Pricing is a cornerstone of creating a sustainable business model. It is also one of the least understood (by me included!) and most terrifying parts of building a business – especially one that thinks big.

But pricing is an amazing tool for communicating who you are & what you do to the right people. Pricing is a tool for creating a business that sustains you, your family, your business partners, and the wider economy. Setting a fair price – to you & to your customers – is the key to have a successful, sustainable business.

Rule #1. Price your services or products at what your ideal customer expects to pay for them.

Your ideal customer is not you. You won’t pay much for your service because you can do it yourself. Your service has no value to you. If, in your mind, your ideal customer is yourself, reevaluate your ideal customer right now.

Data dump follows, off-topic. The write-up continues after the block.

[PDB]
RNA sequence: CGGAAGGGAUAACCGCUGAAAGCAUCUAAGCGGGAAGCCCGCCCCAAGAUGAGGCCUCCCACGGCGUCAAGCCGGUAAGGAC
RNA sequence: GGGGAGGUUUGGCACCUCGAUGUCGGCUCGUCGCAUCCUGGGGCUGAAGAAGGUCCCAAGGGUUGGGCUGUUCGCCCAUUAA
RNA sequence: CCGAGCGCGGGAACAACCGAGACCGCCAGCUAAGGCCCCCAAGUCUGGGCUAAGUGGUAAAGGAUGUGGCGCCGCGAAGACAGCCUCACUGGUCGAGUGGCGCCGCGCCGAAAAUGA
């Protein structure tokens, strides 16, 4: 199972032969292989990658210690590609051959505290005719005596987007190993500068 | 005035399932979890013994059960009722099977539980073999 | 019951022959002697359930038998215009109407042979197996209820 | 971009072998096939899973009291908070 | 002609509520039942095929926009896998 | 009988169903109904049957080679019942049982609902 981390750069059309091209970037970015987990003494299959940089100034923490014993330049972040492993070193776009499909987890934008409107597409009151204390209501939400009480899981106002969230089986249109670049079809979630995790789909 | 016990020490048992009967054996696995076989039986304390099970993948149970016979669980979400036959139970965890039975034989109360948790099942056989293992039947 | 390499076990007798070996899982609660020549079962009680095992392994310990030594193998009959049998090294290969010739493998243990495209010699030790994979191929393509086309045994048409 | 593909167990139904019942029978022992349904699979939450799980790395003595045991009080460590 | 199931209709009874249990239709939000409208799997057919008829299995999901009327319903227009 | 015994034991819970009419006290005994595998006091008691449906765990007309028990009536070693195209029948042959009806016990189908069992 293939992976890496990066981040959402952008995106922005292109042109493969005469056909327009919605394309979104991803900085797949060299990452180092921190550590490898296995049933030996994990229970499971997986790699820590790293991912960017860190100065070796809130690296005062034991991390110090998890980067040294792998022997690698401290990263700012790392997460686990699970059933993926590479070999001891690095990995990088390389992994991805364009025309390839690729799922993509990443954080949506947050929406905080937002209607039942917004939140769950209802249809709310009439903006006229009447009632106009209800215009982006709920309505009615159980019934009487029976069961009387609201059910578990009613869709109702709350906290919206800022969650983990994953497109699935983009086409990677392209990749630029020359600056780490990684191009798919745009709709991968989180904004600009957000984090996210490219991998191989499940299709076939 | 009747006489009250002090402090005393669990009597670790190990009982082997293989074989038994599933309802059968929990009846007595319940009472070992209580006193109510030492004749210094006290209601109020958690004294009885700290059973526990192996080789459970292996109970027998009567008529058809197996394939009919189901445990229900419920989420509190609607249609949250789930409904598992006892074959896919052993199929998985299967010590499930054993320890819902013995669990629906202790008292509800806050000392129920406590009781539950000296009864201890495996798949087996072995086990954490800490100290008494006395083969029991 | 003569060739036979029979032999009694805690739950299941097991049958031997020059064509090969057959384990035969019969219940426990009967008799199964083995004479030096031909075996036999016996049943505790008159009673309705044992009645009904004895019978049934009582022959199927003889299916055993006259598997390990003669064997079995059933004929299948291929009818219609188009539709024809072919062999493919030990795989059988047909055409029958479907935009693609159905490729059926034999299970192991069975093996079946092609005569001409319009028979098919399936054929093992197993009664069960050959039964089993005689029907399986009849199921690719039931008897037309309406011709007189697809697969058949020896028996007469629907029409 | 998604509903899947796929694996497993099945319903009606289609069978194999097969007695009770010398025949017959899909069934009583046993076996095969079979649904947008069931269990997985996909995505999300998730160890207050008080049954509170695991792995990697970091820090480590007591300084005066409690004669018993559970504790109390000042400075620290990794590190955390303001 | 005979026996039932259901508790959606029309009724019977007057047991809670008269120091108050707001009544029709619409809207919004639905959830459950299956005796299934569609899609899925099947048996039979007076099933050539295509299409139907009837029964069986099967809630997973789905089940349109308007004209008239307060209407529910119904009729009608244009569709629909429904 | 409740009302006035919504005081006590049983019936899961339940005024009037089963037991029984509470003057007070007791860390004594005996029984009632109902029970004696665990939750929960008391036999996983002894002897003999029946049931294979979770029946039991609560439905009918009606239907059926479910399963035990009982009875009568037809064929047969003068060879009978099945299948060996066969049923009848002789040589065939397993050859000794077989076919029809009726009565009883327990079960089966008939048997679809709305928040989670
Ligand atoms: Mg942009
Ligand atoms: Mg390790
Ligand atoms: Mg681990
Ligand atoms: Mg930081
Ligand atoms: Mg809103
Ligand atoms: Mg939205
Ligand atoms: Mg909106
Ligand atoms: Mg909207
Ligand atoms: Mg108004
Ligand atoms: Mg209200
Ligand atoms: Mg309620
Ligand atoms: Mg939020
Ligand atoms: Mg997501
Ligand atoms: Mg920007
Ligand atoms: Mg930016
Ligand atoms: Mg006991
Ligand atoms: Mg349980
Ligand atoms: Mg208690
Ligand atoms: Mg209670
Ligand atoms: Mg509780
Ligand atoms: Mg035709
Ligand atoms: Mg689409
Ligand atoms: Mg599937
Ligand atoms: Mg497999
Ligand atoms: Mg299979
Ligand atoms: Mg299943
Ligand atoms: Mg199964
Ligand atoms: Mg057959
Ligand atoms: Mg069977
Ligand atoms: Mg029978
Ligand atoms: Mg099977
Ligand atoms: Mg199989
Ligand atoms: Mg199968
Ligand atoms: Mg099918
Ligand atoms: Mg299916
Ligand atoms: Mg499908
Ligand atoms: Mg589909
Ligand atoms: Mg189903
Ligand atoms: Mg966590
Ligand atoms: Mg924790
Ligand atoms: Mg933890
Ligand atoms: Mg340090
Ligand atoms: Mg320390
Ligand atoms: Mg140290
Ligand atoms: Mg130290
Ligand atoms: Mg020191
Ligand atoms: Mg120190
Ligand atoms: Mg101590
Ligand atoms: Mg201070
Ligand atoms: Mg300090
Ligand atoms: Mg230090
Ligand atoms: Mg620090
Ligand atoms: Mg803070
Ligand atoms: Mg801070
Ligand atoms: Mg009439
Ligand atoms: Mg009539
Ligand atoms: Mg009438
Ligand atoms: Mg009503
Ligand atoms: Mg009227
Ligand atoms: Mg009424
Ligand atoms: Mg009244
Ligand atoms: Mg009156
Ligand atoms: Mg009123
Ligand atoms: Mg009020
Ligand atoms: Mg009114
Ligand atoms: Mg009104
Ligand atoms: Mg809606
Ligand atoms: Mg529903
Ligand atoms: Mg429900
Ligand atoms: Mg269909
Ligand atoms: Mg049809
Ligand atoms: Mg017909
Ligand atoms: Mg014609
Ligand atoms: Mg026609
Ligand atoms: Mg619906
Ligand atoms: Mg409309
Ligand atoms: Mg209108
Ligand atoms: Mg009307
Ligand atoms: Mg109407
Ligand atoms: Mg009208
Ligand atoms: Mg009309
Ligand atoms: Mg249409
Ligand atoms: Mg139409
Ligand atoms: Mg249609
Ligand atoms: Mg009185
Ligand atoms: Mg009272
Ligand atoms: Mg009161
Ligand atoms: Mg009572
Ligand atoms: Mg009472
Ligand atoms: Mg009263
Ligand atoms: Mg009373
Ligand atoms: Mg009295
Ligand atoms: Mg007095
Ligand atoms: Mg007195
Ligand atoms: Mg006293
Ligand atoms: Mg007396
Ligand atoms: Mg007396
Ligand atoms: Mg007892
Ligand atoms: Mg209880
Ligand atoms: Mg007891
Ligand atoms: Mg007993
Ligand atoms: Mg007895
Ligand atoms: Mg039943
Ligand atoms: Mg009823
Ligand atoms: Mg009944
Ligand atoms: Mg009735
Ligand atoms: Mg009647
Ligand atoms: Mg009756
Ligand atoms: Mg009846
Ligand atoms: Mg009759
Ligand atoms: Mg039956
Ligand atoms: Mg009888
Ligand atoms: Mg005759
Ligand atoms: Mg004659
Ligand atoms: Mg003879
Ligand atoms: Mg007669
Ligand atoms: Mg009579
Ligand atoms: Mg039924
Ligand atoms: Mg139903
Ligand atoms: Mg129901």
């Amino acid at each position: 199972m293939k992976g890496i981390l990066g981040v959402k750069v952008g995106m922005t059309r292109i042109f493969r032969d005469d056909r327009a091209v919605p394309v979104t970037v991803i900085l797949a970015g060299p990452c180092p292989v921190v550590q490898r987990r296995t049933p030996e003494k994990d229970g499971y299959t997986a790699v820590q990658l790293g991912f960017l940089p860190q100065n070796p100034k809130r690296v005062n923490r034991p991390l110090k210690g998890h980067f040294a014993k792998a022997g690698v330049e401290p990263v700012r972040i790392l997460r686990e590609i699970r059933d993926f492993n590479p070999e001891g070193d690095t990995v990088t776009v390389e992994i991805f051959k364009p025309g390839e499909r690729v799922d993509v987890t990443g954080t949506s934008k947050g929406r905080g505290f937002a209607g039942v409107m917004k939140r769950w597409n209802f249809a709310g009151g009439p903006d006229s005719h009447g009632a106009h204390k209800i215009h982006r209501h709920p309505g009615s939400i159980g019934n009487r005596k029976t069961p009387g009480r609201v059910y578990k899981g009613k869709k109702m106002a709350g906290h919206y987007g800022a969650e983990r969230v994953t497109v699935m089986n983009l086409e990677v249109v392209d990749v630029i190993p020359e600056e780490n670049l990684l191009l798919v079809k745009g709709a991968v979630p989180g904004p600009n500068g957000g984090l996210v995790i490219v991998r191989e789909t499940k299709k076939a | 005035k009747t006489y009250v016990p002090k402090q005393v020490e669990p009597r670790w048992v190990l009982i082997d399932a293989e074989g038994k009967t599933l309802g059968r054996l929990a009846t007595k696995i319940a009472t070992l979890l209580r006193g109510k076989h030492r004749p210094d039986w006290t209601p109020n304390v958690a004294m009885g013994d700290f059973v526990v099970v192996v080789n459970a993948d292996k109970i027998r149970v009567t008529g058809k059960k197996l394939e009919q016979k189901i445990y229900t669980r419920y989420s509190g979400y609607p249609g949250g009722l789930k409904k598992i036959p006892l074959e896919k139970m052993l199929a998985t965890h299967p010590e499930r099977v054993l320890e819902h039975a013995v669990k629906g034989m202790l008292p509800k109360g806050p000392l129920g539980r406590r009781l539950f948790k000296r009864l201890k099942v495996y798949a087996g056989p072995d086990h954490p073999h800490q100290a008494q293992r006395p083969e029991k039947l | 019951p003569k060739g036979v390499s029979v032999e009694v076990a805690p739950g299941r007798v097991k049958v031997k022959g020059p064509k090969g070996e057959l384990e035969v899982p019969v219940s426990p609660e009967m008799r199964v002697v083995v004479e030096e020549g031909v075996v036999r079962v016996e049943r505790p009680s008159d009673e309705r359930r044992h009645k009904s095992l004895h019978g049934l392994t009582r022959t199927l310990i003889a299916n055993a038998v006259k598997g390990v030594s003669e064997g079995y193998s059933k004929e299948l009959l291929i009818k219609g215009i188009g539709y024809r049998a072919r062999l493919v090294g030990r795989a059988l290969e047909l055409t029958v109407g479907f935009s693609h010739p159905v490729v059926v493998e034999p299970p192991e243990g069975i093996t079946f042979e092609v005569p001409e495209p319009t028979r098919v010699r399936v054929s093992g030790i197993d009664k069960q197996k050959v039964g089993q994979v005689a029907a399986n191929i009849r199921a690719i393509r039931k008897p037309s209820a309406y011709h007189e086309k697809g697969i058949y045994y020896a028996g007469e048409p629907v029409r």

Your ideal customer is someone who puts a great value on the service or product you offer. You are saving them countless hours of their valuable time. It’s your job, though, to mindfully consider what your service is worth to them. Set your price at this value and not a penny lower.

When you set your prices lower than what your idea customer expects, many will question your product or service. They’ll question your expertise. They’ll question your ability to drive results. They’ll question your quality. No – this isn’t a fear that big box stores have, but you’re not a big box store. You are a business that is completely reliant on your own reputation. Your prices – mindfully set – reflect on your reputation.

Rule #2. Price your services or products according to the pace you can sustainably maintain with your business.

If your prices are too low, you will be forced to work unsustainable amounts of time or be forced out of business entirely because your margins are so low. Having reasonable prices contributes to the sustainability of your business over time.